While the music industry has often been criticized as a boy’s club (and for good reason), women in Memphis have been at the forefront of various genres since the very beginning. In the 1930s, Memphis Minnie earned a reputation as one of the country’s most formidable guitar players, prompting blues legend Big Bill Broonzy to say that she could “pick a guitar and sing as good as any man I’ve ever heard.” In the 1950s, Cordell Jackson became the first woman to produce, arrange, engineer, and promote music on her own rock and roll label. In the 1960s, artists such as Carla Thomas and Ann Peebles helped to make Memphis the soul music capitol of America. And more recently, hip-hop artists like Gangsta Boo and La Chat proved that women could be just as brash, violent, and sexually explicit as their male counterparts.
Today, this tradition is alive and well in Memphis, as countless female artists continue to push the boundaries of music in new and exciting directions while keeping one foot deeply planted in tradition. In honor of Women’s History Month, we present five contemporary artists who are tapping into this deep wellspring of Memphis tradition while also charting their own paths.
For Fans of: Mavis Staples, Louise McCord
Although not a Memphis native, Liz Brasher’s music is unmistakably steeped in the city’s soul, gospel, and rock traditions. In fact, her influences are so varied, and her sound is so diverse that she is often referred to simply as a “Southern music artist,” a somewhat nebulous title that feels fitting, nonetheless. Since moving to Memphis in 2017, Brasher has immersed herself in the city’s musical culture, working with some of the Bluff City’s finest talents to create a retro-soul sound filled with spiritual undertones. What unifies all of Brasher’s music is her powerful voice, an undeniably beautiful instrument that can seamlessly transition from primal howls to gentle crooning with ease. In 2019, Brasher released her critically acclaimed album “Painted Image,” which received glowing reviews from prominent outlets such as Rolling Stone and NPR, solidifying her status as one of Memphis’ most promising and talented young singers. Most recently, Brasher released the single “Sad Girl Status,” a stripped-down and emotionally honest ballad that she says “was really born out of what I felt was a low point in my career, and subsequently my life.” You can find all of Liz Brasher’s music at https://www.lizbrasher.com/.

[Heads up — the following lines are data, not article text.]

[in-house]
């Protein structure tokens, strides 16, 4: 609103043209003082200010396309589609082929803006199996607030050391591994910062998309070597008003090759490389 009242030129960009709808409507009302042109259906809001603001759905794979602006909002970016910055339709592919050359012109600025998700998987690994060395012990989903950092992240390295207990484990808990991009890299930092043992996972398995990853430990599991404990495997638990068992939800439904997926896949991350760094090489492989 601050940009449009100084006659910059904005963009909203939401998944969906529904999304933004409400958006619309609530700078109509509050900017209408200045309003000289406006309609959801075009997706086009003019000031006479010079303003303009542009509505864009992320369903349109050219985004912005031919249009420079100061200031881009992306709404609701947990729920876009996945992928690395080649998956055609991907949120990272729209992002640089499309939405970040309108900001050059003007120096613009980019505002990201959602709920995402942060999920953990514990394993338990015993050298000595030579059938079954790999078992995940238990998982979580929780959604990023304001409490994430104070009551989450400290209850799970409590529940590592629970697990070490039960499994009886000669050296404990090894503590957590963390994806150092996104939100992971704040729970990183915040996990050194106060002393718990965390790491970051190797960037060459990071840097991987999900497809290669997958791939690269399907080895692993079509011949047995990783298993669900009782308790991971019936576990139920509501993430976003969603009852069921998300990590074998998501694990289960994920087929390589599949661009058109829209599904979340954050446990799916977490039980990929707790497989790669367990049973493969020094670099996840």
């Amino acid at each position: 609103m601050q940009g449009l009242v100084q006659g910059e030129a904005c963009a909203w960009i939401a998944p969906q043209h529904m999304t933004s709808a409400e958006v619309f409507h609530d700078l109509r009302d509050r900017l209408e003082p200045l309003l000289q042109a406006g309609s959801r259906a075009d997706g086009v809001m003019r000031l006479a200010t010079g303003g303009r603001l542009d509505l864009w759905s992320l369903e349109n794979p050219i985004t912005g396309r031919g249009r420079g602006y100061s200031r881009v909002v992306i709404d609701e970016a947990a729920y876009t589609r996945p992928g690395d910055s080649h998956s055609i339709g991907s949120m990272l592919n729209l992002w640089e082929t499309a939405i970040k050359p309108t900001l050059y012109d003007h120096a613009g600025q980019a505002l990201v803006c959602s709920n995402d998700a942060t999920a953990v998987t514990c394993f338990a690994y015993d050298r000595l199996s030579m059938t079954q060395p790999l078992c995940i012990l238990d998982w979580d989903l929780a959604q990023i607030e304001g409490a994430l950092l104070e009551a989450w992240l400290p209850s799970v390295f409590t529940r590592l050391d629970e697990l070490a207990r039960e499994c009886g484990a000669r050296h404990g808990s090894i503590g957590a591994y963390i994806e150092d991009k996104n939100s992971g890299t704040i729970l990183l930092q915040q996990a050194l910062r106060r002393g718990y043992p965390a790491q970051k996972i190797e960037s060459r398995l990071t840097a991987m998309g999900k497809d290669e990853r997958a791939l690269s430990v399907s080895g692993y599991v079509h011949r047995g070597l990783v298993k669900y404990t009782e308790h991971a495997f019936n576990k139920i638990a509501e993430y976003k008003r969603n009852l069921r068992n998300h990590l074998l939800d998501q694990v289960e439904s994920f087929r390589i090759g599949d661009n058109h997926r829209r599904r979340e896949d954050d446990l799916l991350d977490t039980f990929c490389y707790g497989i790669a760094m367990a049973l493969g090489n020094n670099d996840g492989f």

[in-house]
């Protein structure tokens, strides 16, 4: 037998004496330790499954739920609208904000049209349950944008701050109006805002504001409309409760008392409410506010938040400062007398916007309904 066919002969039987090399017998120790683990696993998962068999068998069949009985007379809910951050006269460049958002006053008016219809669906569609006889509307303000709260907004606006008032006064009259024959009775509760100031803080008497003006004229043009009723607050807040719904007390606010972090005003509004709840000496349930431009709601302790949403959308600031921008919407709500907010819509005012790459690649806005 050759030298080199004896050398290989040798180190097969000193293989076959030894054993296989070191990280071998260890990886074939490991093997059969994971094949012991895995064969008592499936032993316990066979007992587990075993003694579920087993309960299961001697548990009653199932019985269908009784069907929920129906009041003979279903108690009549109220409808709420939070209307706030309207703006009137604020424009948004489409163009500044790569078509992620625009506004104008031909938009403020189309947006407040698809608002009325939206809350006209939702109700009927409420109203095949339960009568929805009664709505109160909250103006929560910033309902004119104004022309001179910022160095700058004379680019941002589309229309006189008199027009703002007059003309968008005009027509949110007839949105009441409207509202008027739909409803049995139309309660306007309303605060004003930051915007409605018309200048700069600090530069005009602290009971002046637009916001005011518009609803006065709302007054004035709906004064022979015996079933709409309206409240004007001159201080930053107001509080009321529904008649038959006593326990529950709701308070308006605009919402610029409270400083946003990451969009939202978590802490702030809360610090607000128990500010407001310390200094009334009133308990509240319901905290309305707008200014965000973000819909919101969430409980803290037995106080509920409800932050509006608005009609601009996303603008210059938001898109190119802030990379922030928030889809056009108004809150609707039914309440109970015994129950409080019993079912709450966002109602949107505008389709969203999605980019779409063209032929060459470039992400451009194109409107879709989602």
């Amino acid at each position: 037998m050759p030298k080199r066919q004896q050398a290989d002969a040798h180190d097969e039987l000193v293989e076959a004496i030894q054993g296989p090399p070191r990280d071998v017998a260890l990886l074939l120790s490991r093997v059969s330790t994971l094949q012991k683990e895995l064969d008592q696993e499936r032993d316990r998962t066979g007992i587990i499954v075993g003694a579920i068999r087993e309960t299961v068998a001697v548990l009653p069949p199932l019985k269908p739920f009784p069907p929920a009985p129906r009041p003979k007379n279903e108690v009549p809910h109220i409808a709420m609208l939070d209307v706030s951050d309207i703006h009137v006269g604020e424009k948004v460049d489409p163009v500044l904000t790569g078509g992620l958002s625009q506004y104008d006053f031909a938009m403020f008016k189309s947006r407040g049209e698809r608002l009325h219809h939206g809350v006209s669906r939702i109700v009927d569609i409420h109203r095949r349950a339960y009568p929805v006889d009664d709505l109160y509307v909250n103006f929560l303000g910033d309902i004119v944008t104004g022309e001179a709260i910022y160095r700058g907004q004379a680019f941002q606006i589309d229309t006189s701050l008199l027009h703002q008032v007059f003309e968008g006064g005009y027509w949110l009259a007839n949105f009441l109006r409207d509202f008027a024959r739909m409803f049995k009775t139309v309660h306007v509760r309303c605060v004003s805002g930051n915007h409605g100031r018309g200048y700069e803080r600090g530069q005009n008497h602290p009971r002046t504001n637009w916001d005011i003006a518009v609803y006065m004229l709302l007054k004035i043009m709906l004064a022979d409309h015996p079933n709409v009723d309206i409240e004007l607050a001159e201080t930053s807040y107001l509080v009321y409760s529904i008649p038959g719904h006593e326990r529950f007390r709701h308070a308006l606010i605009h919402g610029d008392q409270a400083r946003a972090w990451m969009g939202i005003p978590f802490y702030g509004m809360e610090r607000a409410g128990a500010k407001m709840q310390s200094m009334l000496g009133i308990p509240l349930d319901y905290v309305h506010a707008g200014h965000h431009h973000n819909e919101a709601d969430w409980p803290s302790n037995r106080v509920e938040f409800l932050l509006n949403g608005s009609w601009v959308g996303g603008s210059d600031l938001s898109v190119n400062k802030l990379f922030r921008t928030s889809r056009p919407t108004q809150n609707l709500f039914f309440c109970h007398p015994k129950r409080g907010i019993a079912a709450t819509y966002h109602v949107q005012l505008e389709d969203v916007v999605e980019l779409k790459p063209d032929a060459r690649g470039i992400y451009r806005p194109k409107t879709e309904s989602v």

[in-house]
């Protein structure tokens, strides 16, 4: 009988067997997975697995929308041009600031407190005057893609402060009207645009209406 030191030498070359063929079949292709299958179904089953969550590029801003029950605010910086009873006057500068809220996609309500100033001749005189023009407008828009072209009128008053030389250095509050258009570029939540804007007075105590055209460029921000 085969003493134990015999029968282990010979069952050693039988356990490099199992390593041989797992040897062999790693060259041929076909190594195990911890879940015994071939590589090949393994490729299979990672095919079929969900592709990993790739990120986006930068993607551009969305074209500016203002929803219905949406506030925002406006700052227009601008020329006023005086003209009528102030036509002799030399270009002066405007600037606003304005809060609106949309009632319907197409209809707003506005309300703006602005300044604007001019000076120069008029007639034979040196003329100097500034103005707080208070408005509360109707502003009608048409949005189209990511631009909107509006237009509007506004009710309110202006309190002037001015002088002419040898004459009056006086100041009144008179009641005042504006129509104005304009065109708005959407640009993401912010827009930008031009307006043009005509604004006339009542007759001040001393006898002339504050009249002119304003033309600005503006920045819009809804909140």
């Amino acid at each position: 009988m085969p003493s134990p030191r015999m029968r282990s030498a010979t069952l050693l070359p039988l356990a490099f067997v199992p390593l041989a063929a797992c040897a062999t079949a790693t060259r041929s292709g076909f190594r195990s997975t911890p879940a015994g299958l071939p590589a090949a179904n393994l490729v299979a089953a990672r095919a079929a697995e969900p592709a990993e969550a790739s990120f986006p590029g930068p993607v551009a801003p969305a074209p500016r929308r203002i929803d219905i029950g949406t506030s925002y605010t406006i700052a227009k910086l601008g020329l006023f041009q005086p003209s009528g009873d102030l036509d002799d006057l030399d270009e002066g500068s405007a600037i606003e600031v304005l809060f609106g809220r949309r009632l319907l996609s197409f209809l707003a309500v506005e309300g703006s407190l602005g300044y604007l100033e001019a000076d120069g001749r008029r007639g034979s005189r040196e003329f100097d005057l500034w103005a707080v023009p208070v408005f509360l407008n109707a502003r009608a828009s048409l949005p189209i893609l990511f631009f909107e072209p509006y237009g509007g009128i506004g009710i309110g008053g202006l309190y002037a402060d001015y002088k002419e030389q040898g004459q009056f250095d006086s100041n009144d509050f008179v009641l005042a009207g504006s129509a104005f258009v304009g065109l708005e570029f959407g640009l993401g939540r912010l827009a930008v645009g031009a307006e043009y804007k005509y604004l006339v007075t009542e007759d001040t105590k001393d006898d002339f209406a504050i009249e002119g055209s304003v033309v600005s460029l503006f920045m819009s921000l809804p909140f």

For Fans of: Amy Lavere, Rosanne Cash
Few Memphis artists have been as busy over the past year as Victoria Dowdy, the singer-songwriter whose duo Oakwalker has released a string of easy-going singles during the last twelve months of lockdown. The group, which also includes violinist Ethan Baker, formed only months before the Covid-19 pandemic, which has been both a gift and a curse. While the duo hasn’t had the opportunity to establish themselves as a live act just yet, they’ve found plenty of time to sharpen and refine their twangy and organic sound. Although the type of Americana music that Oakwalker specializes in may be more synonymous with Nashville than Memphis, the fact of the matter is that country and folk music has a long and deep history in Memphis and is seeing a strong resurgence. As proof, Oakwalker recently participated in Folk Unlocked, which is an event held by Folk Alliance International that also featured Memphians Elizabeth King, Will Sexton, and The Tennessee Screamers. The duo also recently collaborated with Hunter Cross for their newest single “Oak Cross (Ode to Dolly),” which you can hear below.